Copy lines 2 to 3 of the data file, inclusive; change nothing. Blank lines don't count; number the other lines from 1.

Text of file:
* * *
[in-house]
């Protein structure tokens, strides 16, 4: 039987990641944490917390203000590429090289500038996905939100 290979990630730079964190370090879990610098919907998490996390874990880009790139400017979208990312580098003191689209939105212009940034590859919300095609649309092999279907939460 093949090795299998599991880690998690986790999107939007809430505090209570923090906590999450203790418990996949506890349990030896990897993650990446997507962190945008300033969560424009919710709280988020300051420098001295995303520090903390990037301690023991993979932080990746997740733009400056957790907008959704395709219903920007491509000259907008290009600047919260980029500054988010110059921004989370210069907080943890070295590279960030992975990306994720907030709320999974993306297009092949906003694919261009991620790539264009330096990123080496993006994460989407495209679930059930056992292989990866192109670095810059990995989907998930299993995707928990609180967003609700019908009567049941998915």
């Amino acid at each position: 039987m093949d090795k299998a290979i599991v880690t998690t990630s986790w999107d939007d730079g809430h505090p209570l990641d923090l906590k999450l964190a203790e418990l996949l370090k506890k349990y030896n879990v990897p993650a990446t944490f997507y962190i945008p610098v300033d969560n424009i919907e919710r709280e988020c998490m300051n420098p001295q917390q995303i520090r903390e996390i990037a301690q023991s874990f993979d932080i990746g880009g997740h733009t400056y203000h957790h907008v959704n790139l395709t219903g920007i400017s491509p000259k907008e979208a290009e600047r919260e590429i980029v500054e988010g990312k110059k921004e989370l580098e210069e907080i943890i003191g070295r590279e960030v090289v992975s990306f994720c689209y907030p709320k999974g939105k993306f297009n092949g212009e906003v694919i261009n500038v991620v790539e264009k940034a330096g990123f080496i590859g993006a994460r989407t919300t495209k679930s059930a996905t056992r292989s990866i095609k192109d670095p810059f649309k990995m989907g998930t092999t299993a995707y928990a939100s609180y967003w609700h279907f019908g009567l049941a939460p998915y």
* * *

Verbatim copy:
């Protein structure tokens, strides 16, 4: 039987990641944490917390203000590429090289500038996905939100 290979990630730079964190370090879990610098919907998490996390874990880009790139400017979208990312580098003191689209939105212009940034590859919300095609649309092999279907939460 093949090795299998599991880690998690986790999107939007809430505090209570923090906590999450203790418990996949506890349990030896990897993650990446997507962190945008300033969560424009919710709280988020300051420098001295995303520090903390990037301690023991993979932080990746997740733009400056957790907008959704395709219903920007491509000259907008290009600047919260980029500054988010110059921004989370210069907080943890070295590279960030992975990306994720907030709320999974993306297009092949906003694919261009991620790539264009330096990123080496993006994460989407495209679930059930056992292989990866192109670095810059990995989907998930299993995707928990609180967003609700019908009567049941998915």
């Amino acid at each position: 039987m093949d090795k299998a290979i599991v880690t998690t990630s986790w999107d939007d730079g809430h505090p209570l990641d923090l906590k999450l964190a203790e418990l996949l370090k506890k349990y030896n879990v990897p993650a990446t944490f997507y962190i945008p610098v300033d969560n424009i919907e919710r709280e988020c998490m300051n420098p001295q917390q995303i520090r903390e996390i990037a301690q023991s874990f993979d932080i990746g880009g997740h733009t400056y203000h957790h907008v959704n790139l395709t219903g920007i400017s491509p000259k907008e979208a290009e600047r919260e590429i980029v500054e988010g990312k110059k921004e989370l580098e210069e907080i943890i003191g070295r590279e960030v090289v992975s990306f994720c689209y907030p709320k999974g939105k993306f297009n092949g212009e906003v694919i261009n500038v991620v790539e264009k940034a330096g990123f080496i590859g993006a994460r989407t919300t495209k679930s059930a996905t056992r292989s990866i095609k192109d670095p810059f649309k990995m989907g998930t092999t299993a995707y928990a939100s609180y967003w609700h279907f019908g009567l049941a939460p998915y």